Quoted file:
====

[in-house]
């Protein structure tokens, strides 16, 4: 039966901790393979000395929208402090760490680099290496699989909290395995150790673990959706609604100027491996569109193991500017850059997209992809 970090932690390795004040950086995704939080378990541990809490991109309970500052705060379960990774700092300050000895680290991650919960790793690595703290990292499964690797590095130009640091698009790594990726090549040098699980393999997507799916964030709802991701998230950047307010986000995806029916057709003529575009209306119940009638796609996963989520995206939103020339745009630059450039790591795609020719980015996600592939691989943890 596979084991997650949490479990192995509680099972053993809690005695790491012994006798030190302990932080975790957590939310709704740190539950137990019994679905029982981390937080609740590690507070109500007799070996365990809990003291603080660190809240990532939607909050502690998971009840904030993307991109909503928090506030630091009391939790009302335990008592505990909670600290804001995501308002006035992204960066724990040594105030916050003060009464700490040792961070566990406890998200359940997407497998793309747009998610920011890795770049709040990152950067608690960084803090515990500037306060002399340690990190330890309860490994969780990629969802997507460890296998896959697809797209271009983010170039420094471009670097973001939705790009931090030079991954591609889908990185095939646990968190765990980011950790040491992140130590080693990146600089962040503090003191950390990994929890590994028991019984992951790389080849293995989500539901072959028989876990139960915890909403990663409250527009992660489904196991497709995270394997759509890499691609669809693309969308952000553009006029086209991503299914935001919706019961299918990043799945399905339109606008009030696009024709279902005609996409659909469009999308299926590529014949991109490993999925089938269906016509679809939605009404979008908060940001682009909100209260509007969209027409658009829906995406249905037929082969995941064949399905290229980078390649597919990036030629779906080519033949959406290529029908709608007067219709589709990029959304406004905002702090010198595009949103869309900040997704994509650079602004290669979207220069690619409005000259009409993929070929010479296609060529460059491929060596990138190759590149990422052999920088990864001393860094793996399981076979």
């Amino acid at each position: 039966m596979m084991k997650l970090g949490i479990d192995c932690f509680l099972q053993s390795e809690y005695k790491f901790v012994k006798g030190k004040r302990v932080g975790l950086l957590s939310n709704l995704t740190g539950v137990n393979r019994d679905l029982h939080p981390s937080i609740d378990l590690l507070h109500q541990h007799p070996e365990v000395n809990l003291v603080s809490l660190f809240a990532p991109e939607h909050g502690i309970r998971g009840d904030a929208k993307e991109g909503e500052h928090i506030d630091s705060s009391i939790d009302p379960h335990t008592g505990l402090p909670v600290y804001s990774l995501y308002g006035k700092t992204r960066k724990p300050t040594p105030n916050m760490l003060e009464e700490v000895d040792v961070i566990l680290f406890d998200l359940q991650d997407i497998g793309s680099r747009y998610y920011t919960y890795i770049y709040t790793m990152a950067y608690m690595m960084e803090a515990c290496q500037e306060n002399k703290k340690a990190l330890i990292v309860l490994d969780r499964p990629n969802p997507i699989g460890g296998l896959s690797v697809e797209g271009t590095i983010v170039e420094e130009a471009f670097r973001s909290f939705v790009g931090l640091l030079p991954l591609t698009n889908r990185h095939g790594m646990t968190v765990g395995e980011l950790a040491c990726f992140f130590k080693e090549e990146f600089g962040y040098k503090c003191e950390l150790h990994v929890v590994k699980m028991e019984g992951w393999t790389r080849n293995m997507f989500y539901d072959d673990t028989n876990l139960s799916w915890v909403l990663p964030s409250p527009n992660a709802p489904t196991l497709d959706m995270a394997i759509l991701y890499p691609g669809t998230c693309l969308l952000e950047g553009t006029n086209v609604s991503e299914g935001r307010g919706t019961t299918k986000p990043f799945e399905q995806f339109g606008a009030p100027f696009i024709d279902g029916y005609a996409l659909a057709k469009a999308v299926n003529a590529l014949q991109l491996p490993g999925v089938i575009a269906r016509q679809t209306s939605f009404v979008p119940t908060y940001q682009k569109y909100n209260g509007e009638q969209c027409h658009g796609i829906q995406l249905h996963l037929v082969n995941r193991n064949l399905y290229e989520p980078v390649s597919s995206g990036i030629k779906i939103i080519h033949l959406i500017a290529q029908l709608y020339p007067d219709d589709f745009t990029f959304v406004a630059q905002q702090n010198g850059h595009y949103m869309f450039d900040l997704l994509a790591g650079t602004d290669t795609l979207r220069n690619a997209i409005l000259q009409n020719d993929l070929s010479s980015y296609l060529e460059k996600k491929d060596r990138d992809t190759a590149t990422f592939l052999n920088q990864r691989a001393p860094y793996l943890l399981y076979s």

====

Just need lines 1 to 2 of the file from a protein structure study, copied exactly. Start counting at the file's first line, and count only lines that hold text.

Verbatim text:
[in-house]
């Protein structure tokens, strides 16, 4: 039966901790393979000395929208402090760490680099290496699989909290395995150790673990959706609604100027491996569109193991500017850059997209992809 970090932690390795004040950086995704939080378990541990809490991109309970500052705060379960990774700092300050000895680290991650919960790793690595703290990292499964690797590095130009640091698009790594990726090549040098699980393999997507799916964030709802991701998230950047307010986000995806029916057709003529575009209306119940009638796609996963989520995206939103020339745009630059450039790591795609020719980015996600592939691989943890 596979084991997650949490479990192995509680099972053993809690005695790491012994006798030190302990932080975790957590939310709704740190539950137990019994679905029982981390937080609740590690507070109500007799070996365990809990003291603080660190809240990532939607909050502690998971009840904030993307991109909503928090506030630091009391939790009302335990008592505990909670600290804001995501308002006035992204960066724990040594105030916050003060009464700490040792961070566990406890998200359940997407497998793309747009998610920011890795770049709040990152950067608690960084803090515990500037306060002399340690990190330890309860490994969780990629969802997507460890296998896959697809797209271009983010170039420094471009670097973001939705790009931090030079991954591609889908990185095939646990968190765990980011950790040491992140130590080693990146600089962040503090003191950390990994929890590994028991019984992951790389080849293995989500539901072959028989876990139960915890909403990663409250527009992660489904196991497709995270394997759509890499691609669809693309969308952000553009006029086209991503299914935001919706019961299918990043799945399905339109606008009030696009024709279902005609996409659909469009999308299926590529014949991109490993999925089938269906016509679809939605009404979008908060940001682009909100209260509007969209027409658009829906995406249905037929082969995941064949399905290229980078390649597919990036030629779906080519033949959406290529029908709608007067219709589709990029959304406004905002702090010198595009949103869309900040997704994509650079602004290669979207220069690619409005000259009409993929070929010479296609060529460059491929060596990138190759590149990422052999920088990864001393860094793996399981076979």